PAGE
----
Posted on Dec 7, 2020
ALBERTA’S NDP CALLS FOR TWICE-WEEKLY RAPID TESTING IN CONTINUING CARE
EDMONTON - Alberta’s NDP and medical experts are calling for a twice-weekly rapid testing regime to be introduced in continuing care centres after 150 people died in those facilities in November alone. As of Friday, there have been 374 deaths in continuing care, making up 64 per cent of total COVID-19 related deaths in the province.
“The continuing care situation is horrific and tragic,” said NDP Leader Rachel Notley. “Jason Kenney and the UCP did not prepare for the second wave of COVID-19 and the consequences are most profound in Alberta’s continuing care sector.”
“We must immediately take steps to save lives and a major piece of that is testing for the presence of COVID-19 so we can keep staff that are infected home and so we can quarantine seniors living in continuing care before they spread the virus further. If we can do daily testing for NHL hockey players, surely we can adopt similar measures in our continuing care facilities.”
The testing regime, developed in consultation with infectious disease specialists and frontline workers during discussions with the NDP in recent days, would be two-fold:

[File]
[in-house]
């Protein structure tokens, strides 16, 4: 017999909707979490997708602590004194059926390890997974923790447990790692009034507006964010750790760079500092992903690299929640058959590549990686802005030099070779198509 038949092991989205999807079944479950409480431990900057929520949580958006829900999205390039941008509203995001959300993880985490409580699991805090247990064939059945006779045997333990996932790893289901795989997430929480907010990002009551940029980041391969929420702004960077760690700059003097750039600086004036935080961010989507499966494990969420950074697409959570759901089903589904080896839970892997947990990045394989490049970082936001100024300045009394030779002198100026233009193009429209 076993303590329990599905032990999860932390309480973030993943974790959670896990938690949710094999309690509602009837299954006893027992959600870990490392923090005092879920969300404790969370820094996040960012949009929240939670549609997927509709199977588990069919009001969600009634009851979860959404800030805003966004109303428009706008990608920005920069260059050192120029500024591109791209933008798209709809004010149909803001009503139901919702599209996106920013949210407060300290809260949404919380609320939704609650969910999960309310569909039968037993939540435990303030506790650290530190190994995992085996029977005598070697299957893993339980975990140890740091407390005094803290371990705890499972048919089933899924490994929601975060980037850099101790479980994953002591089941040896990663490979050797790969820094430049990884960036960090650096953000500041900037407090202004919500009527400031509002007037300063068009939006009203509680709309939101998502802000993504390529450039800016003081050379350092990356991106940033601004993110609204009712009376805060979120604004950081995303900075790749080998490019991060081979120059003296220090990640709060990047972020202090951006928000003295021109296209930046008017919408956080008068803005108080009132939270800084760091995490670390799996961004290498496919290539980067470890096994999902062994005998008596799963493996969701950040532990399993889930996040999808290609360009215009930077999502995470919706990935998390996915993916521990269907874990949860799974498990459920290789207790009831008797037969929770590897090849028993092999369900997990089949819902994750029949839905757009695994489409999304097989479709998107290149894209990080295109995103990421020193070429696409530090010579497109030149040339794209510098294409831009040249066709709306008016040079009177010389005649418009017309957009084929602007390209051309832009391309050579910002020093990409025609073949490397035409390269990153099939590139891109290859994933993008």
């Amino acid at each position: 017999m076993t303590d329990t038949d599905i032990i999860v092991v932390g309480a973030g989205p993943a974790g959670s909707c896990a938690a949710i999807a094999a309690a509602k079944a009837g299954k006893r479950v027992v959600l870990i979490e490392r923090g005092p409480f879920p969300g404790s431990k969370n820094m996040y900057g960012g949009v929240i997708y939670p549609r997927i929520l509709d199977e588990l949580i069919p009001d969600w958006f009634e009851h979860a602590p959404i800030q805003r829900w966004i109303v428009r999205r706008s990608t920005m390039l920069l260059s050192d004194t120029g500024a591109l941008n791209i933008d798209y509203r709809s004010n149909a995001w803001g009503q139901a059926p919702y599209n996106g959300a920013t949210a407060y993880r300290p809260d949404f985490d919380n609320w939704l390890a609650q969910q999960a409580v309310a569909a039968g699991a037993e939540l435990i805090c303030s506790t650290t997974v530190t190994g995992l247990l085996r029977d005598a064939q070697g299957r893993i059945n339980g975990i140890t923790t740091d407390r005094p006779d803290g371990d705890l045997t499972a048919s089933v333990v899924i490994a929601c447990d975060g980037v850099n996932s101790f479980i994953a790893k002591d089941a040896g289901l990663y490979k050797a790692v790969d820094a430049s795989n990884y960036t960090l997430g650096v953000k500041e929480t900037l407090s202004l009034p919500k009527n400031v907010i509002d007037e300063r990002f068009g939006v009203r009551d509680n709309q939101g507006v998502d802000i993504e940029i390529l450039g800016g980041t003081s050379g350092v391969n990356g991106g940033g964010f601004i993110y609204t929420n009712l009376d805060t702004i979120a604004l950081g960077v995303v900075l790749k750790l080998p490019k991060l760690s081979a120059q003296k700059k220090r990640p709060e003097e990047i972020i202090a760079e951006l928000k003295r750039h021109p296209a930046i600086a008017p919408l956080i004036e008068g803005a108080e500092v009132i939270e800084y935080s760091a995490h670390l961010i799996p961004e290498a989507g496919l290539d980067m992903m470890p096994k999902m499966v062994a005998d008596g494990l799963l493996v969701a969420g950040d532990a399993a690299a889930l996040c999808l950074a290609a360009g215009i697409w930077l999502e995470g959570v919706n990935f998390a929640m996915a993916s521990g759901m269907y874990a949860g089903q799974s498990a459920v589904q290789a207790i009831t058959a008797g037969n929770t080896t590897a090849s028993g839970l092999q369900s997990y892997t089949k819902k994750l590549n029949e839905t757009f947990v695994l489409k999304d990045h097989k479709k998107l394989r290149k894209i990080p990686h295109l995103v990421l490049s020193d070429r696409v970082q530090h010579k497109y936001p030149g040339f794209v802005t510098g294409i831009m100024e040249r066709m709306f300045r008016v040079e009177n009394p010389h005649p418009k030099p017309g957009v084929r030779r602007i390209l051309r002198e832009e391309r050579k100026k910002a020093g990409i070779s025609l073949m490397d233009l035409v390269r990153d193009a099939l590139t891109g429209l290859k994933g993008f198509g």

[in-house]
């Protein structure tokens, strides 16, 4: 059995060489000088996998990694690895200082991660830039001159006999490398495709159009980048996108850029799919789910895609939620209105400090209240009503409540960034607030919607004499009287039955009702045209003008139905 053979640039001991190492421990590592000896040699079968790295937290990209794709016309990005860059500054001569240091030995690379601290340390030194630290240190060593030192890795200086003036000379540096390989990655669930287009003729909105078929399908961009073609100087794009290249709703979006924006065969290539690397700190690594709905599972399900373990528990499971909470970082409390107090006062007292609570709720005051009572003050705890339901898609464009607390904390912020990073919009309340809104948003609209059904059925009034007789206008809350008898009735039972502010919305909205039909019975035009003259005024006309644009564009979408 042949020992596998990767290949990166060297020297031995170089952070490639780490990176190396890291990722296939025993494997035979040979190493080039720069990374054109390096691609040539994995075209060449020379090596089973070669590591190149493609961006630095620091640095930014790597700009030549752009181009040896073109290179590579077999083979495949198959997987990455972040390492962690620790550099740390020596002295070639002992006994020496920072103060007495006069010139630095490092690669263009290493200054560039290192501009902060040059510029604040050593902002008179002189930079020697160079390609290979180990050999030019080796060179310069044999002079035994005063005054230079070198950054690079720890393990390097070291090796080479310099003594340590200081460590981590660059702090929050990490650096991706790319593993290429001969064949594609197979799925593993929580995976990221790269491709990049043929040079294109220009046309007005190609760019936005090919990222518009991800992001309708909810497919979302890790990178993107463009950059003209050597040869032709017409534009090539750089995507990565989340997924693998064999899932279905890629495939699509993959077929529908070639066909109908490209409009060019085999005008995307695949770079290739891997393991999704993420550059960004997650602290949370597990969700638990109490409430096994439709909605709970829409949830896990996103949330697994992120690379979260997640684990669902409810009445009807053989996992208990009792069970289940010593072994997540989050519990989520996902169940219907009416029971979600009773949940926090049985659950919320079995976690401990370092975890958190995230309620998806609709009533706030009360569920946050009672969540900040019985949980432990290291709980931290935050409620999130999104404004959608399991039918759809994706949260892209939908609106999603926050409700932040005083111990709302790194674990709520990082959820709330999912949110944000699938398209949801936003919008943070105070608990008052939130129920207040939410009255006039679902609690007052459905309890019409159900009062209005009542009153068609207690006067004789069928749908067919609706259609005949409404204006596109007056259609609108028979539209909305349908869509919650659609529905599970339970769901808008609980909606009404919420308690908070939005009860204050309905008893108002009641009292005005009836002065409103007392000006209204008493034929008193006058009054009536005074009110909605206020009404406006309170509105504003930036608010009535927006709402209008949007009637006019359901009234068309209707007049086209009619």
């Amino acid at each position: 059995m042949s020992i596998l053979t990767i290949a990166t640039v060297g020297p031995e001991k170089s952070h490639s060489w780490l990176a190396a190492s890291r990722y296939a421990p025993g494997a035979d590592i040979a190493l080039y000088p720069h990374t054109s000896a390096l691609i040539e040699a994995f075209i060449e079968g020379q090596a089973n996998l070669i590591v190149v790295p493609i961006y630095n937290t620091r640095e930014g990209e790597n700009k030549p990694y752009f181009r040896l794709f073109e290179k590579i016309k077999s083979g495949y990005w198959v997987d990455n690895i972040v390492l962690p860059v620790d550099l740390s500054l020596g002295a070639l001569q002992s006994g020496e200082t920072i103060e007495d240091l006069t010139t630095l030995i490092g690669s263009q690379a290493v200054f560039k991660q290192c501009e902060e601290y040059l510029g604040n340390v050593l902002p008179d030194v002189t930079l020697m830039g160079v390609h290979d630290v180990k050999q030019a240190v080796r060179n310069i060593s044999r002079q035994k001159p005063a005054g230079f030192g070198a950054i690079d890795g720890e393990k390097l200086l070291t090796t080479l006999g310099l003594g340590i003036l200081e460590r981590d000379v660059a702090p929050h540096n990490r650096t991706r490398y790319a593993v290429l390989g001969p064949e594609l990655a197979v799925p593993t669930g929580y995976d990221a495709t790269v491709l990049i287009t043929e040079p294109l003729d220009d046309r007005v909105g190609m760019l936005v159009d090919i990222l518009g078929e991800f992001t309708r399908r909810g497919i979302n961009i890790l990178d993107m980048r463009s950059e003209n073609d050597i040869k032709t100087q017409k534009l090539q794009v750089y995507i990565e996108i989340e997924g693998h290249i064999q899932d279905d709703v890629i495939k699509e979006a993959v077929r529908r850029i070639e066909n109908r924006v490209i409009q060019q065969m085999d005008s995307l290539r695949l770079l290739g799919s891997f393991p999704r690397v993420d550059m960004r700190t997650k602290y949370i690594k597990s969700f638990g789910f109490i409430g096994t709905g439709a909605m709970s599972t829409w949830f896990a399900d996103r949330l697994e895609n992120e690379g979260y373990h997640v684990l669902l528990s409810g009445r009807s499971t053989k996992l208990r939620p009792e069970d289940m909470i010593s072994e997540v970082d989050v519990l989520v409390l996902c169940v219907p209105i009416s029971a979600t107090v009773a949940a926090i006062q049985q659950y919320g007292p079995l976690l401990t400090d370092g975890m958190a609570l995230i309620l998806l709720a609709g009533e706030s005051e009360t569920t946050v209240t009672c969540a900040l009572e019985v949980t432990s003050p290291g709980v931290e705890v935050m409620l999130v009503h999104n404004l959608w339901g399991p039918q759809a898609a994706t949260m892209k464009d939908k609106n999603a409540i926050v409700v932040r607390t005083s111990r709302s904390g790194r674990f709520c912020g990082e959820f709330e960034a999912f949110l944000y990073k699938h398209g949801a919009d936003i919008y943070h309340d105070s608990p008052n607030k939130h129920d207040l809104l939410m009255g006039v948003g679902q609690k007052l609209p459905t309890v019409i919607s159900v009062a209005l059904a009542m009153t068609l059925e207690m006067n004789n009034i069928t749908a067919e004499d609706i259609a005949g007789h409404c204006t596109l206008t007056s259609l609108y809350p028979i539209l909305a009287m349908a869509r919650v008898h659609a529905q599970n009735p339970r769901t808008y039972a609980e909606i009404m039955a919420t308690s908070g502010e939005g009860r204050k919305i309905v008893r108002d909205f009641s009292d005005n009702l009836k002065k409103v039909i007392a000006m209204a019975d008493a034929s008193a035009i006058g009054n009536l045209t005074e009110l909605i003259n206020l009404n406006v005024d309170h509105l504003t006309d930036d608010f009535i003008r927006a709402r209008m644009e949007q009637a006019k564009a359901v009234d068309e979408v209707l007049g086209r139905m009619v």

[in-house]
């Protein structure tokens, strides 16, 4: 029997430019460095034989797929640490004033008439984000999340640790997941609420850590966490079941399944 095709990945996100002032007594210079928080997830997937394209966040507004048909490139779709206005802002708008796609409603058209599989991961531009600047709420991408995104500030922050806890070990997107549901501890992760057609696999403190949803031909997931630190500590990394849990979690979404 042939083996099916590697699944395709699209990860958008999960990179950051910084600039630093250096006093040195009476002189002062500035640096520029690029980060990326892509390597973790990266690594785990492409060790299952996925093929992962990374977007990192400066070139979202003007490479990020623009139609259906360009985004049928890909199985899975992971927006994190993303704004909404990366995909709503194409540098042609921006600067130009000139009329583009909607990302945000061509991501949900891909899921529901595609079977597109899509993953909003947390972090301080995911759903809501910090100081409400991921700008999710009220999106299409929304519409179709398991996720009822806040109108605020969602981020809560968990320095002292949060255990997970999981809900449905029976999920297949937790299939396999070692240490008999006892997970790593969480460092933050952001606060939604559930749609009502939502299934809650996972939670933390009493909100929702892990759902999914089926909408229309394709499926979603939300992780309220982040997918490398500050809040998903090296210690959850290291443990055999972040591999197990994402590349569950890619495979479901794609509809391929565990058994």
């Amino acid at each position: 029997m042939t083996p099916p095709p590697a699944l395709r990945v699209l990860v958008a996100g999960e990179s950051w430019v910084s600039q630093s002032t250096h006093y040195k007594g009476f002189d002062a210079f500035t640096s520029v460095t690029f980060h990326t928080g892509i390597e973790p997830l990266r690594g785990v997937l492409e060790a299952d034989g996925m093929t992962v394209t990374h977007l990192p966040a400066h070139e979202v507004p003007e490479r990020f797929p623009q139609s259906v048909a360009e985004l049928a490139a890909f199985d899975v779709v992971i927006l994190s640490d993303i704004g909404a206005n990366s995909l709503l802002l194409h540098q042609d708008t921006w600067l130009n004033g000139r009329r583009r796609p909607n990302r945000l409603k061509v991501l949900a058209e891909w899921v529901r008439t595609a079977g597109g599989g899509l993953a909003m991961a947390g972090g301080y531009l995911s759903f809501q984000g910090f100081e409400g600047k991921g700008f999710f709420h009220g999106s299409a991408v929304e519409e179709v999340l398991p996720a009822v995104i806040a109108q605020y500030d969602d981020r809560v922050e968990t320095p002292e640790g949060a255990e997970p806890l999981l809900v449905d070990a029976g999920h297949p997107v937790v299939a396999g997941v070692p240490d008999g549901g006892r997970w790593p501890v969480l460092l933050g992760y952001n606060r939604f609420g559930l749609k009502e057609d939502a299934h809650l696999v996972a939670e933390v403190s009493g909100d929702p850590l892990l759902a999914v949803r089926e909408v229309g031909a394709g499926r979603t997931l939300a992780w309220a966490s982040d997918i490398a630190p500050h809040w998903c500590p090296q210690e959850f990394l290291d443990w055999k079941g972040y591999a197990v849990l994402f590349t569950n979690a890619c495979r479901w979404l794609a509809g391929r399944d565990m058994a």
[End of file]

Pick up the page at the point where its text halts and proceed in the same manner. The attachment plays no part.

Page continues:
- Twice-weekly rapid tests would be administered to residents daily and to staff at the beginning of each shift. Staff testing positive would be sent home to quarantine. Residents testing positive would be isolated from other residents.
- Those testing positive would also be pushed to the front of the line for a stand PCR test. The NDP believes results of these should be determined within 24 hours to allow for further contact tracing of potential infection in continuing care.
Rapid testing should be used as a screening tool in long-term care to keep staff and patients protected,” said Dr. Kashif Pirzada, emergency physician at Toronto’s William Osler Health Care Centre. “Tests are best used 2-3 times a week. Better to use them there than to screen discretionary travel.”
In November, Canada’s largest province of Ontario recorded 273 deaths in continuing care due to COVID-19. Taking into account differences in population, Alberta’s 150 deaths in November was 1.8 more times severe.
“We know a vaccine is coming and seniors will be at the front of the line, but we must act now to prevent new outbreaks in continuing care and to give facilities with outbreaks currently a fighting chance,” said NDP Seniors & Housing Critic Lori Sigurdson. “We also continue to press on this Government for a blanket single-site staffing rule because we know they granted exemptions due to a failure to properly staff care centres.”